The beautiful natural scenery, the crystal clear waters, the traditional villages with the stone houses, the rich history, the delectable cuisine, the dense vegetation and the forests with the gurgling springs, transform all the islands of the northern Aegean into the most ideal holiday destinations for those looking for a peaceful yet quintessentially Greek experience.
Here, you’ll find islands that are not usually advertised on social media or talked about among people who lean on tourist magazines to find their holiday haven. Regardless of being on the down-low, however, and maybe even because of that, the islands of the northern Aegean will offer you everlasting memories and unforgettable moments you will treasure for the rest of your lives.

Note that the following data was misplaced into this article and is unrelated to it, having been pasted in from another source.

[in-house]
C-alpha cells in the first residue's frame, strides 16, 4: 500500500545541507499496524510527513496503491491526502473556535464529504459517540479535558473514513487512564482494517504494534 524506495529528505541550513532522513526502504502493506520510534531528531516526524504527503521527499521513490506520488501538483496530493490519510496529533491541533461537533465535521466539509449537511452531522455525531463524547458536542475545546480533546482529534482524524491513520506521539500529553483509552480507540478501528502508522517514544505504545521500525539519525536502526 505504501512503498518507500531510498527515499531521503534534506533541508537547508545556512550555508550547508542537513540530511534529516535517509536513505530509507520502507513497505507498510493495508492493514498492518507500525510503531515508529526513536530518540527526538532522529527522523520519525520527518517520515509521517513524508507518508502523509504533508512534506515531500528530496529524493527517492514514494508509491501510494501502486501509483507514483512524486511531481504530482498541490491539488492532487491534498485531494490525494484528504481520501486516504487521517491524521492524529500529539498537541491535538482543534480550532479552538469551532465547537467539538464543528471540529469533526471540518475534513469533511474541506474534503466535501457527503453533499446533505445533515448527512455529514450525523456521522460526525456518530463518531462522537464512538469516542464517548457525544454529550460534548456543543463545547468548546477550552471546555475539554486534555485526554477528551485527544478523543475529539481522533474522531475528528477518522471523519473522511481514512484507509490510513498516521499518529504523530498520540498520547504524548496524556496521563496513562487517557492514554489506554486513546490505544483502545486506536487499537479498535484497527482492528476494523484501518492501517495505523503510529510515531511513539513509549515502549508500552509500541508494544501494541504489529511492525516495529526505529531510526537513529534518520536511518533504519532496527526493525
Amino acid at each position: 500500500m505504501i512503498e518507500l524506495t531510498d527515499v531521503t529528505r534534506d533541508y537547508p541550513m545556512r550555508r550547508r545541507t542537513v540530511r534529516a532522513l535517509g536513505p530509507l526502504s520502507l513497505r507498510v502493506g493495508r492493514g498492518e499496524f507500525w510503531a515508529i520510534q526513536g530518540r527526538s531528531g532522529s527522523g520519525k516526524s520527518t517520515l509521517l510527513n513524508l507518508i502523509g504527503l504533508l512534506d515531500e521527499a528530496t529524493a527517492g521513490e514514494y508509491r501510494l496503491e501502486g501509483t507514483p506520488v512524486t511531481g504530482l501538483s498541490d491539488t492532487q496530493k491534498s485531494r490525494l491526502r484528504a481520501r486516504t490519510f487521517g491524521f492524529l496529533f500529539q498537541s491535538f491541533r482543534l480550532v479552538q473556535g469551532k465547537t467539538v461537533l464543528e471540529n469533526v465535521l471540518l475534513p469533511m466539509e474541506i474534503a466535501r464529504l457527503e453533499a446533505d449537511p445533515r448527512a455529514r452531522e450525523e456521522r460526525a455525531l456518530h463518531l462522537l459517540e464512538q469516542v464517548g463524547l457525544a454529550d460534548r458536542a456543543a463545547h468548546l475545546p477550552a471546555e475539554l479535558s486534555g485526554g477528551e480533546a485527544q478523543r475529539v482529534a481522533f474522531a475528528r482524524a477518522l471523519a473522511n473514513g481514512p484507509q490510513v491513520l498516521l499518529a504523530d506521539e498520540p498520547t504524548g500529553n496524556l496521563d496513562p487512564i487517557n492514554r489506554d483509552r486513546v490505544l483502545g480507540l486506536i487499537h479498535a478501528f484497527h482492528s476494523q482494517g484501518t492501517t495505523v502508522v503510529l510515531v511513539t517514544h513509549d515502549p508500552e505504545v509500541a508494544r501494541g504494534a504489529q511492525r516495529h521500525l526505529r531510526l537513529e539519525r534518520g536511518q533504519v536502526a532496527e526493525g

Despite all of them belonging to the same complex, each island of the northern Aegean is distinctly different from the other one, and today we’re here to reveal the wild beauty and rich heritage of each and every one of them!
Daskalopetra, Chios - credits: Constantinos Iliopoulos/Shutterstock.com
The timeless island of Chios is one of the most popular islands in the Northeast Aegean, famous for its naval history, shipping development, and the uniquely flavored resin called ‘Chios Mastic’, a product produced only on this island, which comes from Mastic trees and has more properties beneficial to human health than one can count.
According to Greek Mythology, Chios is considered the homeland of Homer. As a very historically and culturally rich island, on Chios, you can find many museums you can visit, such as the Archaeological, Byzantine, and Maritime Museum, that will help you get insight into the island’s past. The museums house remarkable collections of artifacts, heirlooms, documents, and other ancient finds that will make all the historical tales, myths, and legends that have been attached to the island come to life.